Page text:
I’m not a real Parrot Head, as the Buffett fanatics call themselves. I stopped following him in the mid-80s, when he started getting played on country music television and became a cultural phenomenon. But for a few years there in the late ’70s and early ’80s I listened to Jimmy Buffett as much as I did to The Beatles and Linda Ronstadt and a few other favorites.
I think the catalyst was my first wife, mother of my now grown kids. She heard “Little Miss Magic” (off his 1980 album Coconut Telegraph) over the radio in the dentist’s office where she was working at the time, and it tugged at her heart since we had a 1-year-old daughter at the time. My older brother was something like an early Parrot Head back then – collected all the albums, went to see him whenever he came to Oregon – so I copied a bunch of his LPs onto cassette tapes, and we played those over our stereo at home and in the car until we (and eventually the daughter) could sing along.
And what a bunch of albums they were! He’d only had a couple of radio hits, the romantic “Come Monday” in 1974, and the one-two punch of “Margaritaville” and “Changes in Latitudes, Changes in Attitudes” (No. 1 and No. 6, respectively) in 1977. But he had a run of excellent albums through the ’70s on ABC and in 1979 on MCA: A White Sport Coat and a Pink Crustacean, Living & Dying in ¾ Time, A1A, Havana Daydreamin’, Changes in Latitudes, Changes in Attitudes, Son of a Son of a Sailor, and Volcano. I liked a couple of the early ’80s albums too, the aforementioned Coconut Telegraph and its follow-up, Somewhere Over China.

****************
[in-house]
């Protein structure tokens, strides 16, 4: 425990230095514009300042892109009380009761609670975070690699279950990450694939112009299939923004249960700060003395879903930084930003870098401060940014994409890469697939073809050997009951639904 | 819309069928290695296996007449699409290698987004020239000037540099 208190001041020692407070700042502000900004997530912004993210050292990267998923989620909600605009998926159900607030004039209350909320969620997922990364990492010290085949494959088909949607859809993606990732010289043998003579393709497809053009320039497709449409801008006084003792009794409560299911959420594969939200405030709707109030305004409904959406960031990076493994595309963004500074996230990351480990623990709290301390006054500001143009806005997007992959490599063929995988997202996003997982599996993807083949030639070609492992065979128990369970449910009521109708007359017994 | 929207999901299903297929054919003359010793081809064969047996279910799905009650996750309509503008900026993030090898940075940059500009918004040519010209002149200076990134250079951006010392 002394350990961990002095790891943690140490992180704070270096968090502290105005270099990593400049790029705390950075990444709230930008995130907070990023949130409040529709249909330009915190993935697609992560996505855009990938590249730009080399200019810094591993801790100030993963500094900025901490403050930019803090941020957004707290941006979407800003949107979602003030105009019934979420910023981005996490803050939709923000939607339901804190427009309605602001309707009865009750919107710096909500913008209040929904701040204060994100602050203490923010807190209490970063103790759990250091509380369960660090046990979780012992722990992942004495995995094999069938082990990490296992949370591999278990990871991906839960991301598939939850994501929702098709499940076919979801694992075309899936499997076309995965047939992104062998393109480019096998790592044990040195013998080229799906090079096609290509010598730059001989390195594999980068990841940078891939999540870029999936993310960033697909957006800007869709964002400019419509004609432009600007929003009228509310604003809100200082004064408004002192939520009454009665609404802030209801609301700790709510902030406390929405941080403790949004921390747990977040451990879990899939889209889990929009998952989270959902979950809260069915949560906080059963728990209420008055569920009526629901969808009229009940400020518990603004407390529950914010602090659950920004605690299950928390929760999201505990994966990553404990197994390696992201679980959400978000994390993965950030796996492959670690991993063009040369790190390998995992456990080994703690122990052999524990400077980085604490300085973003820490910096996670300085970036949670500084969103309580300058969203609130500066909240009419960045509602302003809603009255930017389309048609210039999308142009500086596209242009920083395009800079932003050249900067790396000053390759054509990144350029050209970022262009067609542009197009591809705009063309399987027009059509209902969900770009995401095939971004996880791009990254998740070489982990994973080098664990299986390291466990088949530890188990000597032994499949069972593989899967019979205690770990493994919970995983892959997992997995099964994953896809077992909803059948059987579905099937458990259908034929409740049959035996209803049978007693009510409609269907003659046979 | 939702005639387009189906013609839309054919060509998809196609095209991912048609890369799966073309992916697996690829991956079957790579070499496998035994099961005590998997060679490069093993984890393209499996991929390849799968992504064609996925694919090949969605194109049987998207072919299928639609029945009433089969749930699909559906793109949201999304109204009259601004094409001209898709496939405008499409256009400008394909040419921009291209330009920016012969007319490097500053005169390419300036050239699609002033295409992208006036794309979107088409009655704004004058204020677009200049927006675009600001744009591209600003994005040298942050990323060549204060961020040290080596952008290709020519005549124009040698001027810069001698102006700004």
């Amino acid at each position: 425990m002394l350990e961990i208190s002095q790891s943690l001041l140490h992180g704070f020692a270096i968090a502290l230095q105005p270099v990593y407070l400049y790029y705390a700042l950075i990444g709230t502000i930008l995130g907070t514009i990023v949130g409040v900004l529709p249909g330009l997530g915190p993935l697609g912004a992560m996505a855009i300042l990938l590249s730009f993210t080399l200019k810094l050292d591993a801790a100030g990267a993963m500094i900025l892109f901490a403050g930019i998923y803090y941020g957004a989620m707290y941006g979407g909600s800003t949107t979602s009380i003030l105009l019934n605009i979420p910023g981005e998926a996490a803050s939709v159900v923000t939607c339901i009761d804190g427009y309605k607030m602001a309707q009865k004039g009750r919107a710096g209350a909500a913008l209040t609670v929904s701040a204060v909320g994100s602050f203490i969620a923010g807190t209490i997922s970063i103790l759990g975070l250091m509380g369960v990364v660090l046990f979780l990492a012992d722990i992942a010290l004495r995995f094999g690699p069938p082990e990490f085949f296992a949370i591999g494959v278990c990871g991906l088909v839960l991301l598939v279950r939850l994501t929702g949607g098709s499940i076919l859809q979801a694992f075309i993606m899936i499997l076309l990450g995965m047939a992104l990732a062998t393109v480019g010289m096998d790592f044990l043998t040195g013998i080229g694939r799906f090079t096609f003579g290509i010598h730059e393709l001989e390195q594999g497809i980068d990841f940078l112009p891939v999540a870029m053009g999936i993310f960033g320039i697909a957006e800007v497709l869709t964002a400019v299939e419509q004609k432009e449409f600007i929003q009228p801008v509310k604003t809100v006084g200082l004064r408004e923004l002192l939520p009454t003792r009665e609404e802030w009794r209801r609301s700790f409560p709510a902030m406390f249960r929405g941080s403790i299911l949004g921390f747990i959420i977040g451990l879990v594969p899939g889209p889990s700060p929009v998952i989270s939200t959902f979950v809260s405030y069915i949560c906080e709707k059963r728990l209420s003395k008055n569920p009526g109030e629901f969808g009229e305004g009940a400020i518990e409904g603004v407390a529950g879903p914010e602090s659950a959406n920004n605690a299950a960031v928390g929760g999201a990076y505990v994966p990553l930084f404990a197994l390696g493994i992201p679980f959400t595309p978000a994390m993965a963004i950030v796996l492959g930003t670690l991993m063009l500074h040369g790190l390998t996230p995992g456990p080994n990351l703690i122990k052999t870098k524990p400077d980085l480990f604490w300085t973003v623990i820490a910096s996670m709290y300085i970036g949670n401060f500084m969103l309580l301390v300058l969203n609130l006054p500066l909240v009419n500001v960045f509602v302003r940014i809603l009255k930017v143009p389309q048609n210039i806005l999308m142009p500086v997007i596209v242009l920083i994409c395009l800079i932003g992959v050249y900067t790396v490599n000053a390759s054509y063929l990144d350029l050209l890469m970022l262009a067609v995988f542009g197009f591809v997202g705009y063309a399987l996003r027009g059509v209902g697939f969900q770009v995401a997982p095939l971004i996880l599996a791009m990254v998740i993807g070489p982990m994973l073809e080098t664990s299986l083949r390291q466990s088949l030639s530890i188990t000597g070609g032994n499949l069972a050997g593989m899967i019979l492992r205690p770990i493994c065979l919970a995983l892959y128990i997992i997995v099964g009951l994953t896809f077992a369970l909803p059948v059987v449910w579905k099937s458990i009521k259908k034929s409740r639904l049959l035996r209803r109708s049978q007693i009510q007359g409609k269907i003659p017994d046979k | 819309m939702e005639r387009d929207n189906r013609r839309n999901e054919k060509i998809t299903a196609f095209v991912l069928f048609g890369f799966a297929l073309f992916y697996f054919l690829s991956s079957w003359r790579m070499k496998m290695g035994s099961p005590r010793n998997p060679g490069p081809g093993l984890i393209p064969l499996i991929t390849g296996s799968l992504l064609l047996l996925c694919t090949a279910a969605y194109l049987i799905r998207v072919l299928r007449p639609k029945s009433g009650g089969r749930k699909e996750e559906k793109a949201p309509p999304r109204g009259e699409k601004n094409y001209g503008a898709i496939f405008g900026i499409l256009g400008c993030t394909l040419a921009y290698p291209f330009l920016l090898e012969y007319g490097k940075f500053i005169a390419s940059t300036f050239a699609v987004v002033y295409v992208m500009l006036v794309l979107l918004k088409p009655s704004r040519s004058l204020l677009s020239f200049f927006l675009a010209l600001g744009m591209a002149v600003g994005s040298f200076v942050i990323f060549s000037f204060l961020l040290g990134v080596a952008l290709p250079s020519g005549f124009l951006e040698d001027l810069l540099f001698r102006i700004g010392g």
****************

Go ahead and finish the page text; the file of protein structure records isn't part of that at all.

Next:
Like just about any male pop singer from the era (well, most eras to be honest), he had some problematic attitudes about women, gender roles, that sort of thing. The misogynist bridge on “I Have Found Me A Home,” kinda ruins a song I otherwise love. But for the most part his songs are clever, funny, and often surprisingly deep. In an interview I saw on one of the country music channels in the mid-80s, when asked what he thought was his best song, he replied “He Went To Paris.” This ballad of an American who goes overseas as a young man, marries an English woman, loses her and their son during the Blitz, and lives out his older years on a Caribbean island, is a novella in three verses, and ends with a fitting epitaph: “Some of it’s magic, and some of it’s tragic, but I had a good life all the way.”